By Dora Jacildo
According to certified mental health counselor Francoise Mathieu, “compassion fatigue is characterized by deep emotional and physical exhaustion and by a shift in a caregiver’s sense of hope and optimism about the future and the value of their work.” This can occur when staff are working with families who have been deeply traumatized and are constantly in crisis. If not properly addressed, compassion fatigue can affect an individual’s personal and professional life.
April was a challenging month, to say the least. It seemed as if every day we were dealing with a crisis and the problems families were sharing were taking a toll on the staff. Within a two week period we had an infant on life support, a parent brutally attacked, a parent with suicidal symptoms, a parent with a life-threatening disease, and a family begging for our help in keeping Child Protective Services from taking their children.
We know that working with children experiencing homelessness entails making a commitment to help beyond the classroom and beyond what would be expected of a typical child development center. And, at the same time, we must make a commitment to take care of ourselves, knowing that without doing so we run the risk of burn-out and vicarious trauma (negative emotional or psychological effects of the experience of helping people impacted by trauma).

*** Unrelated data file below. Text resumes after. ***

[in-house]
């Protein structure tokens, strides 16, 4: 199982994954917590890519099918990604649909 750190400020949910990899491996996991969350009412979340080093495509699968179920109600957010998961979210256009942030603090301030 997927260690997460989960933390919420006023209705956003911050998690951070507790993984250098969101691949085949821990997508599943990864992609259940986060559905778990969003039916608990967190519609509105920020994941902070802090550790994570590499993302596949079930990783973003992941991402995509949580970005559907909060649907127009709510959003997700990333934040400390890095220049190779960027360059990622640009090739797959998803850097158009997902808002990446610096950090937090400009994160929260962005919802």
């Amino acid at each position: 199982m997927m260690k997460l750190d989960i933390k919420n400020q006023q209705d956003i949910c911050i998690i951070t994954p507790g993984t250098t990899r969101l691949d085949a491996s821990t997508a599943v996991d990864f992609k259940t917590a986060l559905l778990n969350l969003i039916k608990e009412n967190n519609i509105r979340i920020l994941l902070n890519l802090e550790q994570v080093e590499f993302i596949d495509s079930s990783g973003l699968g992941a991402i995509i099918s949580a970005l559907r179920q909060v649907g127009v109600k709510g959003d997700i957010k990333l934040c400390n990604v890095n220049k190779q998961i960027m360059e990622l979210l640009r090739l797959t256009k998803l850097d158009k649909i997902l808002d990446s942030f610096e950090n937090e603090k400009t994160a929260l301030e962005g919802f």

The culture of Children Today is grounded in empathy, not just for the children and families we care for, but for each other. Staff are encouraged to look to each other for support, to share their feelings, and to ask for help when they are overwhelmed or overwrought. Knowing that it’s okay to step away from a situation that is particularly troubling and that someone else will be there to take over for a while provides tremendous relief. Fortunately for us, working with children can be such a joy that they themselves contribute so much to the satisfaction we get out of helping others.
All that being said, the only way to truly protect your health, your relationships, and your clients, is to make a commitment to implement self-care strategies into your life. They can be simple things like exercising, or delegating, or learning to say no more often. The important thing is to pay attention to your own needs and make time for yourself.
Today, I’ll pick up my son from daycare and I’ll take him to the park to play dinosaurs before it gets dark. This will be the one thing I do today to nourish my spirit so that I can be fully present tomorrow.
Various members of the Children Today staff contribute to these blog posts.